Remember Me – Xbox 360
Developer: DONTNOD Entertainment
Release Date: Jun 4, 2013
Genre: Action, Adventure
Reviewed by Jason Flick
Review Score: 4 of 5
I have to say that I’ve always been a fan of most of the titles that have come out of Capcom’s developing and publishing ventures over the years. While the name Capcom is and always will be associated with hits like Street Fighter, Resident Evil and Devil May Cry, there was another title that drew my attention from Capcom’s publishing side. The game in question is called Remember Me for the Xbox 360 and this little gem is brought to you by developer DONTNOD Entertainment.
First off, Remember Me has an awesome name for a game, though it’s not for the brief one-liner after the first boss fight. Instead it defines the storyline in this futuristic adventure set in a 2084 Neo-Paris where memories are a commodity and nothing is secret. Remember Me follows Nilin, an elite memory hunter, who at the start of the game has her memories wiped for reasons unbeknownst to the player and Nilin herself.
You are rescued by someone called Edge as he creates a diversion for you to escape. All while he tells you that you were a member of a resistance group called Errorists who are seeking to end the taking and using of people’s memories. The rest of the game you play as Nilin as she aids Edge to serve as a means to an end to get back her missing memories. Along the way you realize that the things you’re doing may not be quite so noble. The beauty of Remember Me is piecing together the story between the moments of exploration and combat. I absolutely loved the story and exploration elements that make up this nicely crafted experience.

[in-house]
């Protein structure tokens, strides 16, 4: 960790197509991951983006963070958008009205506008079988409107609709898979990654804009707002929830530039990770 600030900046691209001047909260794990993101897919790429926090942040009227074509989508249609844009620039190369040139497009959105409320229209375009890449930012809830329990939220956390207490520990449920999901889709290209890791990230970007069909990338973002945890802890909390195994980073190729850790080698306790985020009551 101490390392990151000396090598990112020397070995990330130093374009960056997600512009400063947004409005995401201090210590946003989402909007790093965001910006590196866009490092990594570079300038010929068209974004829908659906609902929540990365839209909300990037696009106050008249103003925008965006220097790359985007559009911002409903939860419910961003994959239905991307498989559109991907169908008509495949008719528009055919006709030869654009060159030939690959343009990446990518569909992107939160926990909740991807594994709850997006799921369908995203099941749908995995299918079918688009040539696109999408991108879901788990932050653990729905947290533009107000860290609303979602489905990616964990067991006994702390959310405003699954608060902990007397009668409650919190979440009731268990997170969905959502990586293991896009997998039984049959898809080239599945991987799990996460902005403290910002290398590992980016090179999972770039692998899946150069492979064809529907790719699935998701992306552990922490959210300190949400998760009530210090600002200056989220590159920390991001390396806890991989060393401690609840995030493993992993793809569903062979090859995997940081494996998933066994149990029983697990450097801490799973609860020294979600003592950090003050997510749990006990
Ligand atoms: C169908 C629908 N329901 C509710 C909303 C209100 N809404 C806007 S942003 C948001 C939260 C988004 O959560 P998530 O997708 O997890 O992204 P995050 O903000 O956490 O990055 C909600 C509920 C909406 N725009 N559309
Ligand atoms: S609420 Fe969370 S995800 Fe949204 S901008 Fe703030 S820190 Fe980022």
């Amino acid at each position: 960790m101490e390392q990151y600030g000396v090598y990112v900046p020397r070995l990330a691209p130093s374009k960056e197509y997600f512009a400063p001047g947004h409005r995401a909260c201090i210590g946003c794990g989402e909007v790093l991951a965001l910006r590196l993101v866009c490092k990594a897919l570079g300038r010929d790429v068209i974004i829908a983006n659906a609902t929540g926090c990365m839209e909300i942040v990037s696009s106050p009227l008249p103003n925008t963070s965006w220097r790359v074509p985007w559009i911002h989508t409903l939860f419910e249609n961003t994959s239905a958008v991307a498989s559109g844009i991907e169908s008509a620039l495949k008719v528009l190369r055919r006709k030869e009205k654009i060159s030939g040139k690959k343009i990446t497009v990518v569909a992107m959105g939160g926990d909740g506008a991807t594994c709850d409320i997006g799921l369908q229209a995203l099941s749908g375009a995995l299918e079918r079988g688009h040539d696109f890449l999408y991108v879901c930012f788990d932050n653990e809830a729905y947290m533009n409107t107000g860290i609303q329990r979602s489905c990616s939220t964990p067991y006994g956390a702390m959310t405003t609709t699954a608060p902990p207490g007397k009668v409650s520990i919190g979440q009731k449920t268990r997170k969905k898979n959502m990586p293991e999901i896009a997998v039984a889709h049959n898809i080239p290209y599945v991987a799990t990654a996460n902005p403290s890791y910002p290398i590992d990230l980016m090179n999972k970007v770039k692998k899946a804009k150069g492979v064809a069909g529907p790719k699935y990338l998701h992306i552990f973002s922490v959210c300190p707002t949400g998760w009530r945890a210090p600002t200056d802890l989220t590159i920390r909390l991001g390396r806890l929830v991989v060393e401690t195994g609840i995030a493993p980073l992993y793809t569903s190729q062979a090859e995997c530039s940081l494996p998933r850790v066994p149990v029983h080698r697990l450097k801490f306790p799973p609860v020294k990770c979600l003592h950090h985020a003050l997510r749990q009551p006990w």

While you’re not stopping to take in the sweeping cityscapes or marveling at the little details, you’ll probably be kicking some ass via the combo-based combat system. Now I have some mixed feelings about the combat and for me it’s not so much the combat itself but the areas in which you fight. Sometimes you fight in nice open arenas but other times you’re going up against several different in areas no bigger than small tight balconies.
The combo-based combat itself is actually quite cool and takes things a step further than any other beat ‘em ups that I’ve played to date. Most games of this nature only allow you to pull off set combinations like you see in Devil May Cry. In Remember Me, you get to configure what a set of commands actually does thanks to the Pressens system. There are four classes of Pressens (Power, Regen, Chain and Cooldown) to be gained slowly throughout the course of the game. You only get to start with a three hit combo but you can choose what happens.
Do you put all Power Pressens in it for maximum damage or mix it up and add a Regen in to gain some much needed health in the heat of combat as you execute them using the X and Y buttons? The choice is entirely yours. The one thing that I really liked is that the further along a Pressens is in a combo the stronger it is when executed properly. Besides the used defined combos there are other abilities that Nilin can use to aid her in combat as well. Known as S-Pressens, these special abilities give Nilin the edge in combat to move faster delivering devastating blows or allow you to time to single out key enemies by stunning every target in an area.